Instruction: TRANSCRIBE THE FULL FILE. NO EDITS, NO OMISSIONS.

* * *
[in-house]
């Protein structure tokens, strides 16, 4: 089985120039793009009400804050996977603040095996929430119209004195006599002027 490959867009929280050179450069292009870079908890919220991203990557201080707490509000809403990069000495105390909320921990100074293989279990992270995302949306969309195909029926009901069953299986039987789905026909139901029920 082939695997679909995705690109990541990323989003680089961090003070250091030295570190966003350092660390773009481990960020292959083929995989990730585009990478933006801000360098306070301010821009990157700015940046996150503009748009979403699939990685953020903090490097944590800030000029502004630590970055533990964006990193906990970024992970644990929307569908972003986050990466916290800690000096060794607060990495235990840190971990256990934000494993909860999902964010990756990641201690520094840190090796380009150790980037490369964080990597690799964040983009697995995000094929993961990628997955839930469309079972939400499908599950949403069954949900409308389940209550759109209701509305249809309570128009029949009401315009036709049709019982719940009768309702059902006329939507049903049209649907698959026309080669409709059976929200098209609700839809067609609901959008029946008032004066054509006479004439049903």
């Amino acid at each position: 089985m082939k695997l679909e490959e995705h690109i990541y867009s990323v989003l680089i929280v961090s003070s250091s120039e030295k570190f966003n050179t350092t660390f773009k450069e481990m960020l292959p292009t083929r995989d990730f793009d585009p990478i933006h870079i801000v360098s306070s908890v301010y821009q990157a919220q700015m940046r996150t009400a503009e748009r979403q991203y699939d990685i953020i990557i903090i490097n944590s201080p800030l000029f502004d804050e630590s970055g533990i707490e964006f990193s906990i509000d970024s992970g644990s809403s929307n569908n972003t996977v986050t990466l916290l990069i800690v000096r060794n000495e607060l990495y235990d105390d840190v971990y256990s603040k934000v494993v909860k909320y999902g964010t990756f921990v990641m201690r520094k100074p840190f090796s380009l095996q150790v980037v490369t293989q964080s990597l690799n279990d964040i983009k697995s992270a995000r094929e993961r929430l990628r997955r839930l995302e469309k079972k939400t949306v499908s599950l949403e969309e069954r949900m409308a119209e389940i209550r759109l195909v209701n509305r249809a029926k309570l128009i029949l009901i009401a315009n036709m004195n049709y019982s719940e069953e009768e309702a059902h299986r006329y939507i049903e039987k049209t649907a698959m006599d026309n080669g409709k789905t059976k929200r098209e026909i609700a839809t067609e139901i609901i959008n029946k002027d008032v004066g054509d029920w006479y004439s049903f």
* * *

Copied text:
[in-house]
């Protein structure tokens, strides 16, 4: 089985120039793009009400804050996977603040095996929430119209004195006599002027 490959867009929280050179450069292009870079908890919220991203990557201080707490509000809403990069000495105390909320921990100074293989279990992270995302949306969309195909029926009901069953299986039987789905026909139901029920 082939695997679909995705690109990541990323989003680089961090003070250091030295570190966003350092660390773009481990960020292959083929995989990730585009990478933006801000360098306070301010821009990157700015940046996150503009748009979403699939990685953020903090490097944590800030000029502004630590970055533990964006990193906990970024992970644990929307569908972003986050990466916290800690000096060794607060990495235990840190971990256990934000494993909860999902964010990756990641201690520094840190090796380009150790980037490369964080990597690799964040983009697995995000094929993961990628997955839930469309079972939400499908599950949403069954949900409308389940209550759109209701509305249809309570128009029949009401315009036709049709019982719940009768309702059902006329939507049903049209649907698959026309080669409709059976929200098209609700839809067609609901959008029946008032004066054509006479004439049903």
């Amino acid at each position: 089985m082939k695997l679909e490959e995705h690109i990541y867009s990323v989003l680089i929280v961090s003070s250091s120039e030295k570190f966003n050179t350092t660390f773009k450069e481990m960020l292959p292009t083929r995989d990730f793009d585009p990478i933006h870079i801000v360098s306070s908890v301010y821009q990157a919220q700015m940046r996150t009400a503009e748009r979403q991203y699939d990685i953020i990557i903090i490097n944590s201080p800030l000029f502004d804050e630590s970055g533990i707490e964006f990193s906990i509000d970024s992970g644990s809403s929307n569908n972003t996977v986050t990466l916290l990069i800690v000096r060794n000495e607060l990495y235990d105390d840190v971990y256990s603040k934000v494993v909860k909320y999902g964010t990756f921990v990641m201690r520094k100074p840190f090796s380009l095996q150790v980037v490369t293989q964080s990597l690799n279990d964040i983009k697995s992270a995000r094929e993961r929430l990628r997955r839930l995302e469309k079972k939400t949306v499908s599950l949403e969309e069954r949900m409308a119209e389940i209550r759109l195909v209701n509305r249809a029926k309570l128009i029949l009901i009401a315009n036709m004195n049709y019982s719940e069953e009768e309702a059902h299986r006329y939507i049903e039987k049209t649907a698959m006599d026309n080669g409709k789905t059976k929200r098209e026909i609700a839809t067609e139901i609901i959008n029946k002027d008032v004066g054509d029920w006479y004439s049903f």